You go out of your way to get just the right thing. It's a jacket you know they've been wanting for ages. You save to buy it and just before your friend's big day you head out to shop for it. It takes three stores to find the right size!
You wrap it carefully with a big red ribbbon, take it over to your friend's house, and present it proudly.
You watch with excitement as the box is opened.
Your gift is put on with a smile and everybody in the family admires it.
But then your friend says not a single word of thanks. Not one.
The jacket is worn to school everyday.
But you never hear anything about it except when people say, "Cool jacket!" to your friend.

Now, here's a question.
How would you feel?
And here's another question to go with your answer to that one.

What will you be getting your best friend for their birthday next year?

You see, gratitude is a funny thing.
It has special powers. Superpowers even.
It's like a magnet.
It brings more good things into your life.
It attracts them.
Christ knew this.

So, next time you're grateful, do this.

**** Thank Heavenly Father first.
Every blessing, Every time. Don't forget.

***Then do this for the people who've been kind to you. (Which includes your annoying brothers and sisters.)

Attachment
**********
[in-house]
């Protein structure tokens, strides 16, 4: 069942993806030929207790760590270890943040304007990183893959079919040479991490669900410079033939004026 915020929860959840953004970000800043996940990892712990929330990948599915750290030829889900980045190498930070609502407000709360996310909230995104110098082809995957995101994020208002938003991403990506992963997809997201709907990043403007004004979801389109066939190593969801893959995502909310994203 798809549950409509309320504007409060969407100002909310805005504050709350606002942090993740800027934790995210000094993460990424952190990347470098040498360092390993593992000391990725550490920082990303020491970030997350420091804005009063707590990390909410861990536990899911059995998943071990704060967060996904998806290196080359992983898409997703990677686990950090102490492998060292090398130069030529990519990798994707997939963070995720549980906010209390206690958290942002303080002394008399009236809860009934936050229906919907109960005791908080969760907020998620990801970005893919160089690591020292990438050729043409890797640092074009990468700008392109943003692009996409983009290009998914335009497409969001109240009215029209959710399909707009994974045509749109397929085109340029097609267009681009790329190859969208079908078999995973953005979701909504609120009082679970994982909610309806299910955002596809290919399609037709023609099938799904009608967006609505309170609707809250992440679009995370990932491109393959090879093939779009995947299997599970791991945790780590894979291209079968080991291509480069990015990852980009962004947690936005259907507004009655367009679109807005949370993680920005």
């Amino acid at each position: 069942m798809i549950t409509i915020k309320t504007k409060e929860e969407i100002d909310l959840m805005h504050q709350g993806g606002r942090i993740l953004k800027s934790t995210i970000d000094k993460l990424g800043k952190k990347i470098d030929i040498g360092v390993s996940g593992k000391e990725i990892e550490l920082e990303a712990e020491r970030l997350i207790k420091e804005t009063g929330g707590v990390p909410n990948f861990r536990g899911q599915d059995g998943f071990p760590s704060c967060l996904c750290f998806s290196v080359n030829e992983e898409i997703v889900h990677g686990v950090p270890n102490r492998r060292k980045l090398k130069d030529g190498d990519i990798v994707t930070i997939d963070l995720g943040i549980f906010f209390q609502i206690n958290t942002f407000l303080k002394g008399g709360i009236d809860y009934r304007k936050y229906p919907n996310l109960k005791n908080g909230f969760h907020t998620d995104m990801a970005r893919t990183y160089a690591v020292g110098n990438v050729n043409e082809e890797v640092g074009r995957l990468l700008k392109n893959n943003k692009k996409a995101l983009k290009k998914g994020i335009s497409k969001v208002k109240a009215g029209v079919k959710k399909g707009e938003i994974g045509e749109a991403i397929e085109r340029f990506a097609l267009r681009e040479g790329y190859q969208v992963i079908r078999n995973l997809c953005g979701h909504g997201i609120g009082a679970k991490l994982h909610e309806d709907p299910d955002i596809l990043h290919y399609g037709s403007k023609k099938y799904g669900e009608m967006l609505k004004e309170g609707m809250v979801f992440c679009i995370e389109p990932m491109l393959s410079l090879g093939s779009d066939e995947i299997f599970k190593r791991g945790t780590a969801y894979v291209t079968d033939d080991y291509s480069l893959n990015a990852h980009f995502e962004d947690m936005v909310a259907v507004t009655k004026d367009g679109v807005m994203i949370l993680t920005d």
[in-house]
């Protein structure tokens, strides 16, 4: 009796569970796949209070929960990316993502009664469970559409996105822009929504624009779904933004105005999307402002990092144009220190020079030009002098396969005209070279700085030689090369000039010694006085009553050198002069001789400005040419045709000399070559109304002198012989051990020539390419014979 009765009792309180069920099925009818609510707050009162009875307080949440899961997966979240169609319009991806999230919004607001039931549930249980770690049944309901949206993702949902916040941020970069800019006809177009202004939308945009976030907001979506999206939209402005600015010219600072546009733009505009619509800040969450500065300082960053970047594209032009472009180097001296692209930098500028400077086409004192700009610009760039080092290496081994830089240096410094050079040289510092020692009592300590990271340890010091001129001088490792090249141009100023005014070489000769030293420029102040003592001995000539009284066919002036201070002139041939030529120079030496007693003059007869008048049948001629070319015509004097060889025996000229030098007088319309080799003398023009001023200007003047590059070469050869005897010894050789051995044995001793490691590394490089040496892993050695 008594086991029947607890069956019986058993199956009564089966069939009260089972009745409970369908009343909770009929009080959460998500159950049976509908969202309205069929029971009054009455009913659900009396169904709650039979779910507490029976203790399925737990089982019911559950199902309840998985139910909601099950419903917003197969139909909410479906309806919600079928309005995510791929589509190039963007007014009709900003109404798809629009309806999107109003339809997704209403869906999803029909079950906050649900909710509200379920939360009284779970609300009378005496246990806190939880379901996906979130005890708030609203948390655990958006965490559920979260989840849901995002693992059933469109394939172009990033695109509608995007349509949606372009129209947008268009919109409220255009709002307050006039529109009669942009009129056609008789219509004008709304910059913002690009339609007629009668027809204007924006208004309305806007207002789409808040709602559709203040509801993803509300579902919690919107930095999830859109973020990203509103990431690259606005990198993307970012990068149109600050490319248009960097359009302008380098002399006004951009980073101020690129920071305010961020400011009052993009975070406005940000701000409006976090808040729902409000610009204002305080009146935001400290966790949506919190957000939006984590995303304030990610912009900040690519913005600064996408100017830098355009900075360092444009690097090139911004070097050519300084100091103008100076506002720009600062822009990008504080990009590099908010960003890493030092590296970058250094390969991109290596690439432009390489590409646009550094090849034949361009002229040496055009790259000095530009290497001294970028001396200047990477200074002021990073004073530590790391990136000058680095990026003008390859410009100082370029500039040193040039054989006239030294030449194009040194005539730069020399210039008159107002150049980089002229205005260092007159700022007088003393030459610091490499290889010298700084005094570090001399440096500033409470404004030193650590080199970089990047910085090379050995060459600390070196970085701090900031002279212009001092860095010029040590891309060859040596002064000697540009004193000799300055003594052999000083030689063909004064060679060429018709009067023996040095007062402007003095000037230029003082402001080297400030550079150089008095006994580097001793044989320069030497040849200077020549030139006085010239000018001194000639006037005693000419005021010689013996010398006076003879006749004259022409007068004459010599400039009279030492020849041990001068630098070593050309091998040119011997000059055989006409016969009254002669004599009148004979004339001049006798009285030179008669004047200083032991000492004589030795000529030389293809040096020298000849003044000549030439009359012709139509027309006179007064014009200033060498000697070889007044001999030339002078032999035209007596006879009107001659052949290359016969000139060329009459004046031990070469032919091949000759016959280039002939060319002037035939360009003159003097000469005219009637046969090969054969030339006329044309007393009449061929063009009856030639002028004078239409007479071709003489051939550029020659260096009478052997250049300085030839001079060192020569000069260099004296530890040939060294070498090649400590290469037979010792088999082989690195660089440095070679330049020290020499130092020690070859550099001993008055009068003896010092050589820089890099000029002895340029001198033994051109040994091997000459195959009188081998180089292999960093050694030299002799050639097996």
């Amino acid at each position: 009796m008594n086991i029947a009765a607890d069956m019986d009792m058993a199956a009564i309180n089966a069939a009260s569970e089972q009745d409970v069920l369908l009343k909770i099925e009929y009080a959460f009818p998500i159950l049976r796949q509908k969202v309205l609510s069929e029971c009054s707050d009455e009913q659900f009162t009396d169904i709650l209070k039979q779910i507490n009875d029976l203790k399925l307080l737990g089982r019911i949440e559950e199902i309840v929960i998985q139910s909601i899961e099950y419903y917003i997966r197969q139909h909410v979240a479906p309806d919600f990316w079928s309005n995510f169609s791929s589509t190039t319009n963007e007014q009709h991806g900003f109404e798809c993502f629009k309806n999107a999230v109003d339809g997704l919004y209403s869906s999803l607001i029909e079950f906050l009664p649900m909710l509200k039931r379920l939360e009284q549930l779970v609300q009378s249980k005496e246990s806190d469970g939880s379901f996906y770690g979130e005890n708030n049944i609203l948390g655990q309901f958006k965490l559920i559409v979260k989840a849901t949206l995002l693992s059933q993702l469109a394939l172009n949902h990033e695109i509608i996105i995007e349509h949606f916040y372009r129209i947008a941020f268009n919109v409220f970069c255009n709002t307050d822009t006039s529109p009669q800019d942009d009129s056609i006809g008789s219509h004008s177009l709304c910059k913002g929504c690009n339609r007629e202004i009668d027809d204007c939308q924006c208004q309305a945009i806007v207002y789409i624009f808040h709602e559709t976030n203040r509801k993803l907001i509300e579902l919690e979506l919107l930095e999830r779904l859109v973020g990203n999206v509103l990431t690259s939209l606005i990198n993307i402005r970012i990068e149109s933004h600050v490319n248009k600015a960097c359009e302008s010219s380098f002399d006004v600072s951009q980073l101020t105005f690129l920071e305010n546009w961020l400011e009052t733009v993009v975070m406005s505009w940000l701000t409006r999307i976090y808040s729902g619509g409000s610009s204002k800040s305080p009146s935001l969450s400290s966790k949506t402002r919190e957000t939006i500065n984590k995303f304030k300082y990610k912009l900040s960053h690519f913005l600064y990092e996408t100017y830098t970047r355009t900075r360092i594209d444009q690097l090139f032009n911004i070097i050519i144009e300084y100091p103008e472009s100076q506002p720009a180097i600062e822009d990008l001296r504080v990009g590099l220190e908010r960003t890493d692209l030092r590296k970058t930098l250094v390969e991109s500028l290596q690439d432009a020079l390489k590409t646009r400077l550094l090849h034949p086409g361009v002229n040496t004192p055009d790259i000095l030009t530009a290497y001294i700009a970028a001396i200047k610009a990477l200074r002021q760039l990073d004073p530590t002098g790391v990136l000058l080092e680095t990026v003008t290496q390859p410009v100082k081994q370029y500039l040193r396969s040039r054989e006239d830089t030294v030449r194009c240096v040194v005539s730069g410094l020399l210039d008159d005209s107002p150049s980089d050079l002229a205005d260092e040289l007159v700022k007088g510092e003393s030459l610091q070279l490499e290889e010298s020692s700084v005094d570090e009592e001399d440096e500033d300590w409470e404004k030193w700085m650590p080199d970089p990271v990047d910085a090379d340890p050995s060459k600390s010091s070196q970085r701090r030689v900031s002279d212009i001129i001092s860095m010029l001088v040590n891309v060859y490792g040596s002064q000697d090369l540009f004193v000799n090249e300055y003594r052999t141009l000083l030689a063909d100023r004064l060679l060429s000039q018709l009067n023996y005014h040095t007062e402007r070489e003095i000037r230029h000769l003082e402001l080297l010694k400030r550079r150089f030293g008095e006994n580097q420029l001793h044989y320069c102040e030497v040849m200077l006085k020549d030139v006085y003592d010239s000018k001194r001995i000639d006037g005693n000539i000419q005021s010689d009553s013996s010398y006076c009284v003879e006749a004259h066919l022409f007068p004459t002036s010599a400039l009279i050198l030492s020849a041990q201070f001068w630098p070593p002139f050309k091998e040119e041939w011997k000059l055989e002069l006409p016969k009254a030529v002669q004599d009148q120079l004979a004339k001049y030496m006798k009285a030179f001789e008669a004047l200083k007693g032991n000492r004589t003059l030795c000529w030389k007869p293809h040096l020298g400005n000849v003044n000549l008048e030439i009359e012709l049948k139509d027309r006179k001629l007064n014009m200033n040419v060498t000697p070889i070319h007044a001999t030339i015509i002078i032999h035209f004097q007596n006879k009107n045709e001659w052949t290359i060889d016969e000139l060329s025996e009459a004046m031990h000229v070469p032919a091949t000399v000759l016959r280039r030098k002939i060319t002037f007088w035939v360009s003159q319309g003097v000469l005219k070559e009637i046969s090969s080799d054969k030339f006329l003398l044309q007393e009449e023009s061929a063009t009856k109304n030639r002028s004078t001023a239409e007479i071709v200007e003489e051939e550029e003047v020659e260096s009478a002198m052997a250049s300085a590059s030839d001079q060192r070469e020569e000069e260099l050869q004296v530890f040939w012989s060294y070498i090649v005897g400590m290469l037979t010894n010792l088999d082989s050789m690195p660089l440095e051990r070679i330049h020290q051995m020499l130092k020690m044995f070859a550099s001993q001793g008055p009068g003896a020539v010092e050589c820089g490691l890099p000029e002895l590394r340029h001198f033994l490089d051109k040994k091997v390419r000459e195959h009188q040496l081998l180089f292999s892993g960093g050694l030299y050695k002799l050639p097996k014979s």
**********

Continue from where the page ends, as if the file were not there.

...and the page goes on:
ANY small service, such as loaning a pencil, opening a door, or saving a seat should receive an immediate;
"Smile" and "Thank you."

*** A larger kindness such as sharing lunch when you forgot yours, or taking care of your dog for the weekend, should receive;
Immediate "Sincere Smile" and "Thank You."
PLUS a Text, E-mail, or Phone call later the same day. (Hey, thanks again for the lunch!)

*** Large kindnesses such as the special birthday present, including you on a trip or vacation, anything that required significant planning, effort, or funds, should receive;

Immediate "Sincere Smile" and "Thank You."
PLUS the Text or E-mail (I had so much fun! Thanks!)
A Phone Call, or Thank You Note or Small Gift (Like a favorite candy bar) a couple of days later.
(Relax. All this is really easy. It'll only takes a few minutes. Seconds even.)

To sum up, it's the one, two, three of thank you.

* Pray to Father in gratitude first.
* Then one "thank you" for every small thing.
* Two for mediums.
* And three for the biggees.

This will bring amazing blessings into your life.
Heaven's doors will unlock.
And the superpowers of gratitude will kick in.
Like a magnet.

Try it right now.